What the tronc?
Tribune Publishing, the troubled owner of the Los Angeles Times, Chicago Tribune and Baltimore Sun, announced Thursday it was trading its storied corporate name for "tronc Inc." -- short for Tribune online content.
The internet immediately began masterfully, mercilessly, making fun of the rebranding:
There's also the issue of the English meaning of "tronc" -- a box for collecting tips for staffers (typically at a restaurant or hotel) to split later -- which derives from the French word for "poor box."
Tribune Publishing, a media company with a nearly 170-year old legacy, has -- like most newspaper publishers -- been in tumult lately as advertising and circulation plunge.
Chicago tech mogul Michael Ferro invested in Tribune Publishing this year (he still holds shares in the rival Chicago Sun-Times.) Ferro swiftly installed a new CEO and became board chairman.
Since then, Ferro has fended off an $860 million offer from USA Today owner Gannett Publishing.
Ferro is said to be longtime friends with another major Tribune -- sorry, tronc -- investor, billionaire Los Angeles surgeon Dr. Patrick Soon-Shiong. Soon-Shiong was announced Thursday as the company's vice-chairman. He said he plans to speed tronc's transition from newspapers to online publishing with machine vision and artificial intelligence.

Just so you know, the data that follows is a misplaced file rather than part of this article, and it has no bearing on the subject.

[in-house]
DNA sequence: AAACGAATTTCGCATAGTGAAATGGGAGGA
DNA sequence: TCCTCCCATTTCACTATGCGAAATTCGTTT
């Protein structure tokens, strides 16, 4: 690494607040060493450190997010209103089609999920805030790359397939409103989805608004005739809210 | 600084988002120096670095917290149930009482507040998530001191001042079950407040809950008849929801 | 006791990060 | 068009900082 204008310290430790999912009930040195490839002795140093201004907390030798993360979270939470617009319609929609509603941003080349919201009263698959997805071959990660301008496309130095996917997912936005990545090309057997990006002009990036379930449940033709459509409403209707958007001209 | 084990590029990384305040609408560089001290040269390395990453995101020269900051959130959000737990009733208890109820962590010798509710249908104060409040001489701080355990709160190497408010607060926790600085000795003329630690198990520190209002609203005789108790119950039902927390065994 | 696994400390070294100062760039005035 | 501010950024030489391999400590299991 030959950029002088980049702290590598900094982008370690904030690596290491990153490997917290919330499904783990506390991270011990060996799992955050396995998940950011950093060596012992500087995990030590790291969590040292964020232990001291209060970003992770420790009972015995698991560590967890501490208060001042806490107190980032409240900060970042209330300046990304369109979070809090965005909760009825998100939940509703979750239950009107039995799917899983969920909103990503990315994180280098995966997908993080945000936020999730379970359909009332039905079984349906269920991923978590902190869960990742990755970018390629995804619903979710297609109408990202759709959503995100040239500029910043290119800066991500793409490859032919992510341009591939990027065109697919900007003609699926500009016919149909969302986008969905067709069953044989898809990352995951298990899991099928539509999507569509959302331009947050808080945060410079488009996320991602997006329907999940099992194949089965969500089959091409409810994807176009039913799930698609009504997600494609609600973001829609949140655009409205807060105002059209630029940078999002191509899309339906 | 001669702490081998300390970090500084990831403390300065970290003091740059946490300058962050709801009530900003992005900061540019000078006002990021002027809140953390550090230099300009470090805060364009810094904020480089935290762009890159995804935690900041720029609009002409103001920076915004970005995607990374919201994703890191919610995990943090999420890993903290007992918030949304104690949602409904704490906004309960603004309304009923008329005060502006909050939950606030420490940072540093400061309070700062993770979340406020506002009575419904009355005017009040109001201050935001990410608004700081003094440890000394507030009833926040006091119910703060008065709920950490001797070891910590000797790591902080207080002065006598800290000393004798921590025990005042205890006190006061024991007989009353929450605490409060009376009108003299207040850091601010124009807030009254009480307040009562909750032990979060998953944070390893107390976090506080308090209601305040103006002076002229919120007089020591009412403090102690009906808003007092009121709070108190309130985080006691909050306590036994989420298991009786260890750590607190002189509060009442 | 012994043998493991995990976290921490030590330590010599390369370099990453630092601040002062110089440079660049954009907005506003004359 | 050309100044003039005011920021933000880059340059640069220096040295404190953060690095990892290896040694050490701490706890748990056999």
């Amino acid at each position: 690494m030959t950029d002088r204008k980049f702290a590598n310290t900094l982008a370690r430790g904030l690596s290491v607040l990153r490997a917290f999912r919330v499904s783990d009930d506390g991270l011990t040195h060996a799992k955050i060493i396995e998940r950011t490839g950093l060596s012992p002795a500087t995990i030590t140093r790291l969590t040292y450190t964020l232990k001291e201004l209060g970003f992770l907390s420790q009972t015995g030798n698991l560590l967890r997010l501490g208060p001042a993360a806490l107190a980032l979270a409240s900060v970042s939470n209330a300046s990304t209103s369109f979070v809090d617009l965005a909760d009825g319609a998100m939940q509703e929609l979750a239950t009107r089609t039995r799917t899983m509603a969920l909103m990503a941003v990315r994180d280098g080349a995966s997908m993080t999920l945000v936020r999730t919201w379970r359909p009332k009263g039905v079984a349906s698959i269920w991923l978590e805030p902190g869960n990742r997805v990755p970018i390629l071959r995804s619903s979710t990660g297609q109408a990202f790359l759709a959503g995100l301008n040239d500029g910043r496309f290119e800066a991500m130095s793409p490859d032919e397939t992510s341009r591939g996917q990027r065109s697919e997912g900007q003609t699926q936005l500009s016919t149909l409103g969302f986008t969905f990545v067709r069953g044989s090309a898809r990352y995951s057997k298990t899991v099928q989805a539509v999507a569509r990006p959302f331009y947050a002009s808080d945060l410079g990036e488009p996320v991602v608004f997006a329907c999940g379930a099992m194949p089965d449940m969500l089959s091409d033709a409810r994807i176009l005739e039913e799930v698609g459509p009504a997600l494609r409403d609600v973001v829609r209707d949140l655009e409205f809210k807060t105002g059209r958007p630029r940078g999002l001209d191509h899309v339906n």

“We will benefit from Dr. Soon-Shiong’s entrepreneurial spirit and strong technology expertise as we aggressively implement the changes necessary to transform the company and create superior value,” Ferro said in a statement.
The company's statement on the rebranding -- a gobbledygook of buzzwords like "monetization" and "premium, verified content" -- also noted it would shift from the New York Stock Exchange to Nasdaq, where it will begin trading June 20.
Topping off the company's tone-deaf nonsense, the team behind the rebranding apparently forgot to check tronc-related social media accounts before the announcement: